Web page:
Mack Horton

Mob rule is no way to make a stand

Mob rule is no way to make a stand

GWANGJU, South Korea — After the events here this week involving the Chinese star Sun Yang, here’s hoping that both Ryan Lochte and Madisyn Cox not only make the 2020 U.S. Olympic swim team but, moreover, go on to win medals.

Then we can see whether the sanctimonious, self-righteously moralistic and, moreover, self-appointed doping athlete police apply their same rigid and inappropriate black-and-white standards to Americans tagged for “doping” — Lochte, eligible again Wednesday after 14 months off for a rules violation tied to an IV drip, and Cox, who got six months for tainted multivitamins.

Or — and let’s be real — if there’s something more. 

You’d be hard-pressed not to smell the whiff of colonialism, imperialism and racism at work involving an athlete from China. Imagine, if you will, the outrage across all 50 states, red and blue, if had been an American who got snubbed on the medals stand, as Sun Yang did by athletes from Australia and Great Britain. As Sun Yang said, “Disrespecting me is OK, but disrespecting China was very unfortunate and I feel sorry about that.”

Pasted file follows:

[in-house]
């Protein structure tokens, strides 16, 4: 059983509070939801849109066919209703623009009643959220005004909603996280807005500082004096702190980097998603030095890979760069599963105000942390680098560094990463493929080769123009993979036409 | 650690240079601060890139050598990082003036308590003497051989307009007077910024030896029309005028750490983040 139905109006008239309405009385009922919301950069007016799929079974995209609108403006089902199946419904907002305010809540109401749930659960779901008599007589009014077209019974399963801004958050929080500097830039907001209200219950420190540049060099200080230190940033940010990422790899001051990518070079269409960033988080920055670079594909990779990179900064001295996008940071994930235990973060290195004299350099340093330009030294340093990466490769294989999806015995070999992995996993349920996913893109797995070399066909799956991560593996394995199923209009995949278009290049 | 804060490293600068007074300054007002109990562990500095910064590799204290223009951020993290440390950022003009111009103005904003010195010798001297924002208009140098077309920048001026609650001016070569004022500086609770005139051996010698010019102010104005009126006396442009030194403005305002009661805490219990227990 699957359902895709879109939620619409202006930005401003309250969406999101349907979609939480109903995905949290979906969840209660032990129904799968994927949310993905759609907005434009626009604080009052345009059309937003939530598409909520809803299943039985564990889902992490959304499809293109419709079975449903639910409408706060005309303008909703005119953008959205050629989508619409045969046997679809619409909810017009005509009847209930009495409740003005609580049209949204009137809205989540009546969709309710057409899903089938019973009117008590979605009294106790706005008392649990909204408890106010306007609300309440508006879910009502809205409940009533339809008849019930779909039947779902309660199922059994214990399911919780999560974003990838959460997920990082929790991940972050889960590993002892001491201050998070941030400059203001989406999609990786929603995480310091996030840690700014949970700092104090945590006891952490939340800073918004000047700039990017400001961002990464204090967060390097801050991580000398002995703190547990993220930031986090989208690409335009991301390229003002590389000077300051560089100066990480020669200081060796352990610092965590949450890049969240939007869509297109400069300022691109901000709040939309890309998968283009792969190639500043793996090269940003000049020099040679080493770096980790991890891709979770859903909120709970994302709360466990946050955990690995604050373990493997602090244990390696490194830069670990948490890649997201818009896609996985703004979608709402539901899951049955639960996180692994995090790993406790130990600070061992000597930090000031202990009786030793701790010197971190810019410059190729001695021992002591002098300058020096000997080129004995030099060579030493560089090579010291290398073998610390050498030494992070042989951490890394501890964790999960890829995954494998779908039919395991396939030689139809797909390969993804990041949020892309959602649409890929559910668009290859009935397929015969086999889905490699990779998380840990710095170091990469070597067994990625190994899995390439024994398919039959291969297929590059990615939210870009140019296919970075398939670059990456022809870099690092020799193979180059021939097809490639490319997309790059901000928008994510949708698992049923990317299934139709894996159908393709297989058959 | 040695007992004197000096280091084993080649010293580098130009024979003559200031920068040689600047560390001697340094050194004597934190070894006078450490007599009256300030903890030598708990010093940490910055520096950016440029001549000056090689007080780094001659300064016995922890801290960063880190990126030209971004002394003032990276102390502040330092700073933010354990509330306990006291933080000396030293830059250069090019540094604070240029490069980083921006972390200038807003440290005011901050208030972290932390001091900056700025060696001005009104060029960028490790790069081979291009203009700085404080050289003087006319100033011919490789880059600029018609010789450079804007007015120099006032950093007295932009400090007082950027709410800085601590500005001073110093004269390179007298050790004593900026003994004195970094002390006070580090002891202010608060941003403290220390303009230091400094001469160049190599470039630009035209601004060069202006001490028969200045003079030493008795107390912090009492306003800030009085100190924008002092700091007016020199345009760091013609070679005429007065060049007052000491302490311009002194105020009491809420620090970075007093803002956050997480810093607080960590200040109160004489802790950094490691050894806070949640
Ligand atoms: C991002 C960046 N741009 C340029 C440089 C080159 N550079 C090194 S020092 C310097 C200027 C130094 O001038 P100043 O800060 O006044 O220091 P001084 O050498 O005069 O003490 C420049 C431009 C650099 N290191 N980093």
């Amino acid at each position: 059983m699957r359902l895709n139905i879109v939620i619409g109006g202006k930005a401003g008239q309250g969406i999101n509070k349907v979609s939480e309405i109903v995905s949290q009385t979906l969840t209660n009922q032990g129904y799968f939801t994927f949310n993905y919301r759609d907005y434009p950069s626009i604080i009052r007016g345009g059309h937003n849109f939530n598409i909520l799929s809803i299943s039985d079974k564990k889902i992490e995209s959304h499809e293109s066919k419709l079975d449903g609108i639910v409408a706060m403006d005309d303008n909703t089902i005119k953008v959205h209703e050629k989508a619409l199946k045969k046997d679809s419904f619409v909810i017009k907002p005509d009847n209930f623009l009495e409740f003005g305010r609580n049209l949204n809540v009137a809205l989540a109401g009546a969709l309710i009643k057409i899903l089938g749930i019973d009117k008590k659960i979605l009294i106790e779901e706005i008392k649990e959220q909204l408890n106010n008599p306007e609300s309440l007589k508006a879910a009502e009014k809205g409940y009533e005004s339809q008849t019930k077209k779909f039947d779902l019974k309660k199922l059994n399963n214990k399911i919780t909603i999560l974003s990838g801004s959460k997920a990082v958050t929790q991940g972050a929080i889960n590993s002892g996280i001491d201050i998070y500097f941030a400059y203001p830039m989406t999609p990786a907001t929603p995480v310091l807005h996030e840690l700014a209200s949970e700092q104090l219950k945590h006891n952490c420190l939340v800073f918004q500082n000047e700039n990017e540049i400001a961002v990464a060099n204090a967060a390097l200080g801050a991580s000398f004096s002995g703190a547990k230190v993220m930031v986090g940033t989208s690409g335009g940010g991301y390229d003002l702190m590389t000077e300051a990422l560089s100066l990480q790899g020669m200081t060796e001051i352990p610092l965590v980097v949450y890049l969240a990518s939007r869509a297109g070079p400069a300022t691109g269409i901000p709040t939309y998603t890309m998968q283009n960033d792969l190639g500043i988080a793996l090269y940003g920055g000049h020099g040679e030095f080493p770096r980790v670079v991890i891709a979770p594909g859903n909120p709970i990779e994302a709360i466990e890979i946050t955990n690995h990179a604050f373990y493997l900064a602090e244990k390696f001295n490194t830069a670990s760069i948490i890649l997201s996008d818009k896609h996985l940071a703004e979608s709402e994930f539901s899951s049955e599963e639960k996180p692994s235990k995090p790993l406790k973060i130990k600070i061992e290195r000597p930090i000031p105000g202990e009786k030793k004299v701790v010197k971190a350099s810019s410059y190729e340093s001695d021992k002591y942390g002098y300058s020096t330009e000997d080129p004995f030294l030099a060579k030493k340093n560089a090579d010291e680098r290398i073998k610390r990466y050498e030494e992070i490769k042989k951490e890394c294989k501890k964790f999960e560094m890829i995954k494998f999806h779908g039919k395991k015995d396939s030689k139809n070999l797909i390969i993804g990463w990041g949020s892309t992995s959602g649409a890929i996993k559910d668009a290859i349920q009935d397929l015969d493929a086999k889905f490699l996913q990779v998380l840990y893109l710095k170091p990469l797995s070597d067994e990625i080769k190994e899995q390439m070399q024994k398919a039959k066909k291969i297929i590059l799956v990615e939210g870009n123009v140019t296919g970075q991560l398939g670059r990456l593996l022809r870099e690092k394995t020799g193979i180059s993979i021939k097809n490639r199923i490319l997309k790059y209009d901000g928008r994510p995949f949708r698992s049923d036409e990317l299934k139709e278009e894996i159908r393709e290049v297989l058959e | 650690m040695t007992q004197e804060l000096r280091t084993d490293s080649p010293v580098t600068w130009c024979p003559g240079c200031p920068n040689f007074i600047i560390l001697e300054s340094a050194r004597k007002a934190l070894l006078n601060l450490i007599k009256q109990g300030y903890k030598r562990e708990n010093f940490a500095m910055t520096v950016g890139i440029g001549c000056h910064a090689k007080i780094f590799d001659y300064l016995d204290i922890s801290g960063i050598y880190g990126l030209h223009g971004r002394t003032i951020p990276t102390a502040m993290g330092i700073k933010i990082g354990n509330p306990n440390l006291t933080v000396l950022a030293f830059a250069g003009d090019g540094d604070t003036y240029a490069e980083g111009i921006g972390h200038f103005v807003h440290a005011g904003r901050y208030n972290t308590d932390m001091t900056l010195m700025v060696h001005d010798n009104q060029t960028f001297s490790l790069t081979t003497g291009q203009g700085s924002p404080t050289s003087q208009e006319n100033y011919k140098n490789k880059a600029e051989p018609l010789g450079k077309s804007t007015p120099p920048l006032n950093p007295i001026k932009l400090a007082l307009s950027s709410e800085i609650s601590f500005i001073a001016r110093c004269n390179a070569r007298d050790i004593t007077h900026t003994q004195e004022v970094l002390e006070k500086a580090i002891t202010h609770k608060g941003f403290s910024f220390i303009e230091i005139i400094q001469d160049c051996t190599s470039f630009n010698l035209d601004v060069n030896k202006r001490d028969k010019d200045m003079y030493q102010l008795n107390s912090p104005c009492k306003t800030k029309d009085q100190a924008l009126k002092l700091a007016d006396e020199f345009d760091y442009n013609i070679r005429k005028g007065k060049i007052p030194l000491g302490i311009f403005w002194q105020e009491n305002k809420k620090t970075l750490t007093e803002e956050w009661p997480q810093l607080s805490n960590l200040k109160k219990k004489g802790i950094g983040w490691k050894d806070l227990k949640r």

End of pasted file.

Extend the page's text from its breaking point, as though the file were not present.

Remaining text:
On Weibo, the People’s Daily — the official paper of the Chinese Communist Party — said, in part, “Sports should be purely sports. It’s not for someone who wants to make a splash. It’s not for someone to make trouble out of nothing, to be deliberately provocative. Let sports return to a normal state. Shame on them.”

If Sun Yang is shown to be liable of a doping violation, he deserves what he gets.

Until then, here is what he deserves — the benefit of the doubt, the presumption of innocence.